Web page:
## Saturday, October 31, 2015

### CLASS SIZE COMPLEXITY FOR ANY GIVEN COURSE Class Size Complexity as a Measure of the Number of Relationships in the Classroom

This diagram represents network complexity for members of a particular class. (Click on the diagram for a larger view.) D-Comp represents Dyadic Complexity and is a measure of the number of one-to-one relationships within a class. It is determined by the formula {[CS x (CS-1)]/2} where CS represents class size. 3P-Comp represents Third Party Complexity and represents the number of third-party on-lookers that populate a group in which dialogue occurs within dyadic relationships. It is determined by the formula [CS x (CS-2)]. OC-Comp represents Overall Class Complexity and indicates the total network complexity for a class of a given size. As such it is a measure of the number of relations that must be managed by the structure and organization of a given course. It is determined by the formula {[CS x (CS-1)]/2} x (CS-2).

OC-Comp is the most important metric here, since it indicates the overall social pressure that group size plays on the total sum of individuals within the course. Note how fast it rises in relation to class size. A class of 12 members has an OC-Comp of 660. Add just one more student and the number increases to 858. By the time class size reaches 15, the OC-Comp is 1,365, more than double what it is for a class size of 12. At 18 members, OC-Comp is 2,448, at 25 it is 6,900, and at 40 it is 29,640.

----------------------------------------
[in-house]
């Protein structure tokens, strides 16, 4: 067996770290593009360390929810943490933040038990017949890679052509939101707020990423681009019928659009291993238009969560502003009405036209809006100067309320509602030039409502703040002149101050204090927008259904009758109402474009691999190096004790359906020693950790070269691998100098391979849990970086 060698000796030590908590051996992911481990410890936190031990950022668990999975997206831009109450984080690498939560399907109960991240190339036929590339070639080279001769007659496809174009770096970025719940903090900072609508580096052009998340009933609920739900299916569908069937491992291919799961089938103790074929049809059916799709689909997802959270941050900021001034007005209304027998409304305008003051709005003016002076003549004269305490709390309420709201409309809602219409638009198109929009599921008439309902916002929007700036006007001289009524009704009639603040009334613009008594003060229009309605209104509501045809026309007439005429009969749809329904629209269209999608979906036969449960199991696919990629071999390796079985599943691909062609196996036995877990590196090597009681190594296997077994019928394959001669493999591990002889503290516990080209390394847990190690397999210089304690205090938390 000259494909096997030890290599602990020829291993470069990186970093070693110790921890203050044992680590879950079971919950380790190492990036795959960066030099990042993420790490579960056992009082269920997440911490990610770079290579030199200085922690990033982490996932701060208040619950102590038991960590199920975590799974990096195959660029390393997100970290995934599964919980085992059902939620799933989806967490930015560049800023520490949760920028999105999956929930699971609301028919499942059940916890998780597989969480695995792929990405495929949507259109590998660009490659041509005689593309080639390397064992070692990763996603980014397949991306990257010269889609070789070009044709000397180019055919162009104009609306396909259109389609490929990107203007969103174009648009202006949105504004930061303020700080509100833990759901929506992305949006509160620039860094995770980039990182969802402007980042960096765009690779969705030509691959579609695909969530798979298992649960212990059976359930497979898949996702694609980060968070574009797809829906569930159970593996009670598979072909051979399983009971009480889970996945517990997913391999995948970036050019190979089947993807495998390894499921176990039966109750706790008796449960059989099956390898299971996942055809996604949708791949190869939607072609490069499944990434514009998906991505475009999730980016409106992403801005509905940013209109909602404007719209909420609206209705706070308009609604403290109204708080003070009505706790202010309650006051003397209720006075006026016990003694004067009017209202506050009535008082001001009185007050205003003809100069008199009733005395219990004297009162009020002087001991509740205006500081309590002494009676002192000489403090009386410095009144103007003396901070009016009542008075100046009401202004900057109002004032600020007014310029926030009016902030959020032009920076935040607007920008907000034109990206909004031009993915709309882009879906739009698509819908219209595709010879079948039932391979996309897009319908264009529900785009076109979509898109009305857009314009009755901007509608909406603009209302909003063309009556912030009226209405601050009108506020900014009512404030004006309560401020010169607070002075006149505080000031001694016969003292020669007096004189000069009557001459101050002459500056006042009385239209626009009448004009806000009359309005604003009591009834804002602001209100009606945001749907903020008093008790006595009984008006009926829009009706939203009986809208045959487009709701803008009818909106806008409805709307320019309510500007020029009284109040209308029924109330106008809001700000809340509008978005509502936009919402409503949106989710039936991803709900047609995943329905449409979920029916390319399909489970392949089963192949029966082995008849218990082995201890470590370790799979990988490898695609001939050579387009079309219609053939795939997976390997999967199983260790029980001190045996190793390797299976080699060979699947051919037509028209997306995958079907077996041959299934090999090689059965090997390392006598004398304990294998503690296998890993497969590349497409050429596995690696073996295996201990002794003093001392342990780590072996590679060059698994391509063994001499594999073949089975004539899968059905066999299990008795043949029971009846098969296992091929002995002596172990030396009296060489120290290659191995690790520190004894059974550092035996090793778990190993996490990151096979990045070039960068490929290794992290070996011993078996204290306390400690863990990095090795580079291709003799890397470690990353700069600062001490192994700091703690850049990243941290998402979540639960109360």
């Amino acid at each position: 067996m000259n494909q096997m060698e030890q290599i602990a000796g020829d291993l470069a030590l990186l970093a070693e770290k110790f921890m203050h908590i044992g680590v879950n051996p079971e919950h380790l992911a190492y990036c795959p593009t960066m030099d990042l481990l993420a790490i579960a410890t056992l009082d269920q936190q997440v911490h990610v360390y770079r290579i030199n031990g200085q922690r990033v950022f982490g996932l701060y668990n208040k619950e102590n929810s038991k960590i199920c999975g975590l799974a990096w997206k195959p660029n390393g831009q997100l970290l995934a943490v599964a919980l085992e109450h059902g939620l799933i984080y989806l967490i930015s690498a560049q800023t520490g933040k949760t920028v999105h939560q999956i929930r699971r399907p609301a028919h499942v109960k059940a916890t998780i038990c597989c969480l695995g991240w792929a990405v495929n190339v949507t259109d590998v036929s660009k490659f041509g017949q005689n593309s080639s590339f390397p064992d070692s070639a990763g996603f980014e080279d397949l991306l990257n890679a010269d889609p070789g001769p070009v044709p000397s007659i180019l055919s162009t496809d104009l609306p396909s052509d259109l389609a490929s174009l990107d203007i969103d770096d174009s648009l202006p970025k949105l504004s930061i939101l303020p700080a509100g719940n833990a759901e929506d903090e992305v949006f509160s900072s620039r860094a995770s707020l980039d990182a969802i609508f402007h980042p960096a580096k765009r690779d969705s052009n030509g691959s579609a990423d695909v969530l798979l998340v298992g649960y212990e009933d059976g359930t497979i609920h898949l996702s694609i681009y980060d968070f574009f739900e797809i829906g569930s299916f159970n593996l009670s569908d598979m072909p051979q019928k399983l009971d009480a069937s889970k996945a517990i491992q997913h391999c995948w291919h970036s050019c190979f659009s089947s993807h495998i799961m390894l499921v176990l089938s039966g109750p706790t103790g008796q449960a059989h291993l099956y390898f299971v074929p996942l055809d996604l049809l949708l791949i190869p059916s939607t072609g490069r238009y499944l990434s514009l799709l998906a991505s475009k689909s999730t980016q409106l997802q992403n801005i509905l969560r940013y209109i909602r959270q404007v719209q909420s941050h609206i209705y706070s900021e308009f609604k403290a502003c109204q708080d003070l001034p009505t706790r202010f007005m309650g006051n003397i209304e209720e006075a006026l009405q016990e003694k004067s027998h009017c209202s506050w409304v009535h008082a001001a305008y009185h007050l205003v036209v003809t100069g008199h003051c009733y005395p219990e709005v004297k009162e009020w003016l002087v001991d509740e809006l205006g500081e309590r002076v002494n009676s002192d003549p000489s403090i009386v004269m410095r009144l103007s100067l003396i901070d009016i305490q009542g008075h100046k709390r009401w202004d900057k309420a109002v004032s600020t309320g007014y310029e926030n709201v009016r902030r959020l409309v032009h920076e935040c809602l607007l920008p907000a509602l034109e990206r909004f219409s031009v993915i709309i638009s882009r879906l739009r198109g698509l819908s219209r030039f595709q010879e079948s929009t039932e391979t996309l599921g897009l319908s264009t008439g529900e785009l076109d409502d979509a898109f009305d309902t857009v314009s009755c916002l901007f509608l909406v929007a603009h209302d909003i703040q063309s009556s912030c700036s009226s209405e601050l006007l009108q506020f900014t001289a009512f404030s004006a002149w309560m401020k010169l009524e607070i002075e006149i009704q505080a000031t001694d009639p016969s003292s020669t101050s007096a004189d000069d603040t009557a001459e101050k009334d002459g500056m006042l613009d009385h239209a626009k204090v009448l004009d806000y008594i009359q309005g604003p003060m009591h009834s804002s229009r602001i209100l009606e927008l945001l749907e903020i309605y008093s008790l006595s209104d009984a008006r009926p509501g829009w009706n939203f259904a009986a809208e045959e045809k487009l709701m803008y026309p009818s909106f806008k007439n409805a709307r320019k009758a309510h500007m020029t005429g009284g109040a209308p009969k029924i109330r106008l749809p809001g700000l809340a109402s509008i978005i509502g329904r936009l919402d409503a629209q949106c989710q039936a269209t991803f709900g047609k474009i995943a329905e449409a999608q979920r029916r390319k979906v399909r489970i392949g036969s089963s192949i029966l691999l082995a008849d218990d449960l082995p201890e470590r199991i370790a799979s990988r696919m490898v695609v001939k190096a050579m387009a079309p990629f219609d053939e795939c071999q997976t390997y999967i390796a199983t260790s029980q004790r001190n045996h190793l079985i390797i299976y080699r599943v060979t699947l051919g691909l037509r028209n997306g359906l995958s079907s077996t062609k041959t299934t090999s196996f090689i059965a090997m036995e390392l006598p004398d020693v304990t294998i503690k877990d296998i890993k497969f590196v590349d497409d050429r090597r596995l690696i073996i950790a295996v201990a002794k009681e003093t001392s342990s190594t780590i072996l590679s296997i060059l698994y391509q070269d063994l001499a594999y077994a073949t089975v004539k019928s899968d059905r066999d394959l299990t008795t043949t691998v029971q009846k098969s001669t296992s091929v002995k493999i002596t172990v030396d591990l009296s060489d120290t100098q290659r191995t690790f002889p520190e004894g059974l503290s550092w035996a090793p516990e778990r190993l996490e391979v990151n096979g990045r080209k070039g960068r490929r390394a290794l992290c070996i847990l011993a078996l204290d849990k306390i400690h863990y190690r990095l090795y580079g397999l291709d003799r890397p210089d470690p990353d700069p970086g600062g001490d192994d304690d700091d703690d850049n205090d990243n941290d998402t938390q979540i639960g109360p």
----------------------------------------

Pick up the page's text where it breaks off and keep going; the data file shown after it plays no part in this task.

One component of pedagogical strategy involves controlling OC-Comp. When properly harnessed social pressure can be used to motivate and invigorate course participation and student motivation. So, we will not be arguing to eliminate it. If it is not properly managed, then communication can break down. In this study, we will be searching for optimality of class size and organization to see if we can discover clues for successfully designing courses to manage social pressure using agent-based computer models.

All factors together suggest that for a rich, discussion-based, seminar-style course, twelve students is the magic number, eleven if you count the instructor/facilitator.